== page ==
The offense of burglary, second degree, insofar as the essential element of intent is concerned, may be committed in two ways; that is, by an intent to steal or by an intent to commit any other crime in the building broken and entered. It has long been the rule that when a crime may be committed by any of several methods, the information must charge one or more of the methods, and the method or methods submitted in the verdict directing instruction must be among those alleged in the information, and when submitted in the disjunctive each must be supported by evidence. State v. Robinett, Mo., 279 S.W. 696; State v. Scott, Mo., 230 S.W.2d 764. As stated in State v. Regazzi, Mo., 379 S.W.2d 575, 579, "The jury should be limited to a finding of specific facts, supported by the evidence in the case, upon which its verdict could be based." In this case, the submission clearly authorized a finding of guilty if the jury found an intent to commit "some felony" other than stealing or an intent to steal. Although there was evidence from which an intent to steal could be inferred, there was no charge in the information of an intent to commit "some felony" other than to steal, and there was no evidence to support such a submission. Therefore, the jury was authorized to find defendant guilty on a submission not alleged in the information and not supported by the evidence.
In civil cases it has long been the rule that each basis for recovery or defense submitted in the disjunctive must be supported by evidence. Knepper v. Bollinger, Mo.App., 421 S.W.2d 796; Madison v. Dodson, Mo.App., 412 S.W.2d 552; Martin v. Crabtree, Mo., 283 S.W.2d 573. We cannot justify a different rule for criminal cases.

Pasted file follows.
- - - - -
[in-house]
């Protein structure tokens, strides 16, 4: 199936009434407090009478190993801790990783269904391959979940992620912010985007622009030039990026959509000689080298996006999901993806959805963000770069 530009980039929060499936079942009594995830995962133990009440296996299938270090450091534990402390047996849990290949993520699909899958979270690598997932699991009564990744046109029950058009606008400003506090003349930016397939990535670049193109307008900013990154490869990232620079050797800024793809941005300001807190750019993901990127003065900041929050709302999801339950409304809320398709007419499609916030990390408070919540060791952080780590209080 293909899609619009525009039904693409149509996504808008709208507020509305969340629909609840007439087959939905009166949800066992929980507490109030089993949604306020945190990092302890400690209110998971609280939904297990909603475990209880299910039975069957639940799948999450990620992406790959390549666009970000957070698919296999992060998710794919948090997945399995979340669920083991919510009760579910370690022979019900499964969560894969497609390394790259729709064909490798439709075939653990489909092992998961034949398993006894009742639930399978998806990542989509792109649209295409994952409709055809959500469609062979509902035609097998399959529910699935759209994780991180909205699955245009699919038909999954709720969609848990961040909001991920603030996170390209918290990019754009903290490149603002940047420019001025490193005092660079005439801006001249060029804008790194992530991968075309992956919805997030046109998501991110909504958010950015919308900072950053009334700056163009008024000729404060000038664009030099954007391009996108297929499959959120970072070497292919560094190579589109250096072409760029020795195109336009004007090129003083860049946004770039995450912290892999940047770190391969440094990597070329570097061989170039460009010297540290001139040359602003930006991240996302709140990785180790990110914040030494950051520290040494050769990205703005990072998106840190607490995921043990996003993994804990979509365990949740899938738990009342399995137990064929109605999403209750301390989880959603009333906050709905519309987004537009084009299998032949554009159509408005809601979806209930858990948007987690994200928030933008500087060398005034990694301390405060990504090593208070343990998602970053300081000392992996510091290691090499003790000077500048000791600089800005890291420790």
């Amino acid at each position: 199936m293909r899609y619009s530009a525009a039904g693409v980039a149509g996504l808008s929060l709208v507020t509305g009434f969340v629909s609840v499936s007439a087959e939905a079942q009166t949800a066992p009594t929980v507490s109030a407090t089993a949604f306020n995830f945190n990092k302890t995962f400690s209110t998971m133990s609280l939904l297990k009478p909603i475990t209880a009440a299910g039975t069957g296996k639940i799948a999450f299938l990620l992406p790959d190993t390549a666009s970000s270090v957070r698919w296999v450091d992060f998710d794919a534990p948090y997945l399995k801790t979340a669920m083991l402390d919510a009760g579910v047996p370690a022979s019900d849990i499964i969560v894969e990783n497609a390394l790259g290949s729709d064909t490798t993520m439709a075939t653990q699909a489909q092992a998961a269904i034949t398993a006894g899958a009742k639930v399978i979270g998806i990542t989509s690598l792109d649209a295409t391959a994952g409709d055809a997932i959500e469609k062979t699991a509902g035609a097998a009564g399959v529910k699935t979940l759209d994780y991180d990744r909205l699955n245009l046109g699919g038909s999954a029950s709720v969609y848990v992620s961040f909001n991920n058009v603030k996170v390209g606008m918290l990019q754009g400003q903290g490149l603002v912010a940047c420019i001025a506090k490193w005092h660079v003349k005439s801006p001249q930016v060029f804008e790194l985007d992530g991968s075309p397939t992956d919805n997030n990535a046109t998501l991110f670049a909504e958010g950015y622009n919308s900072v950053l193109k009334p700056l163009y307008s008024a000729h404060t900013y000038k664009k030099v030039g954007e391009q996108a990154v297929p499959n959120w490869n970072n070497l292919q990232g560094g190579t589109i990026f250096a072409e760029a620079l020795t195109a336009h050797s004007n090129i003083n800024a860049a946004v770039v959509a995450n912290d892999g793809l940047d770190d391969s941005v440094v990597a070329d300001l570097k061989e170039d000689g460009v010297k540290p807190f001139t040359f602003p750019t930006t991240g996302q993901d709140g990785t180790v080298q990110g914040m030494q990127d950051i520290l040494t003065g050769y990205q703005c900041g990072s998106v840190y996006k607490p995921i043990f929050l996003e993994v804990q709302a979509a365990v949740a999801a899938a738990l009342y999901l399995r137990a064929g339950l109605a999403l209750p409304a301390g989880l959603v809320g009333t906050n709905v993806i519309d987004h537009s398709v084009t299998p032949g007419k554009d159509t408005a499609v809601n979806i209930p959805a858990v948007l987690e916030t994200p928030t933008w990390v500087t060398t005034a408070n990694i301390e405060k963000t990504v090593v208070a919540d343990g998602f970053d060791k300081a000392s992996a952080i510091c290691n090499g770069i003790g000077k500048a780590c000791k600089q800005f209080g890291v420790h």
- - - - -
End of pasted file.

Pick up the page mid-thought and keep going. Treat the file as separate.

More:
Consideration must be given to State v. Grant, Mo., 275 S.W.2d 332. There the defendant was charged with burglary, second degree, by breaking and entering a building with intent to steal therein. The instruction authorized a finding of guilty if the jury found that defendant broke and entered "with intent to commit some felony or feloniously and burglariously to take, steal and carry away any goods, * * *." The evidence in that case authorized only a finding of an intent to steal. It was stated that if the defendant "intended to commit a crime in the storeroom, whether it was theft or some other crime," he would be guilty of burglary, that a jury "could not have been misled by the instruction," and that the portion pertaining to the intent "to commit some felony" could be "treated as surplusage." The court distinguished State v. Taylor, 136 Mo. 66, 37 S.W. 907, where the information and the instruction were substantially the same, on the basis that there was a "sharp issue" whether the defendant entered the store room with intent to steal, while in the Grant case there was no such issue. In the pending case the only evidence was that of the state which authorized a finding of an intent to steal. We cannot distinguish State v. Grant on the facts from the pending case, but because we cannot justify a different rule for civil and criminal cases, we necessarily are in disagreement with State v. Grant.
We conclude that Instruction 2 authorized the jury to return a verdict of guilty on the basis of a finding of an intent not charged and not supported by the evidence, and for that reason the instruction was confusing, erroneous and prejudicial.
We note another matter not presented for appellate review but of importance in the event of a new trial. An essential element of burglary second degree as defined in Section 560.070 RSMo 1959, V.A.M.S., is that the breaking and entering must be of a building "in which there shall be at the time any human being or any goods, wares, merchandise or other valuable thing kept or deposited." There was no human being in the service station at the time of the attempted breaking and *61 entering, but there were goods, wares and merchandise, and it was so alleged in the information and the evidence supported the allegation. However, Instruction 2 did not submit this essential element, and therefore, upon proper objection and preservation of the issue for appellate review, the deficiency would constitute prejudicial error. State v. Vandergriff, Mo., 403 S.W.2d 579; State v. Thomas, Mo., 360 S.W.2d 694.
The judgment is reversed and the cause remanded.
The foregoing opinion by STOCKARD, C., written in Div. Two, is adopted as the opinion of Court en Banc. The judgment is reversed and remanded.
HOLMAN, C. J., and FINCH, SEILER, STORCKMAN and MORGAN, JJ., concur.
DONNELLY, J., concurs in result.
HENLEY, J., dissents.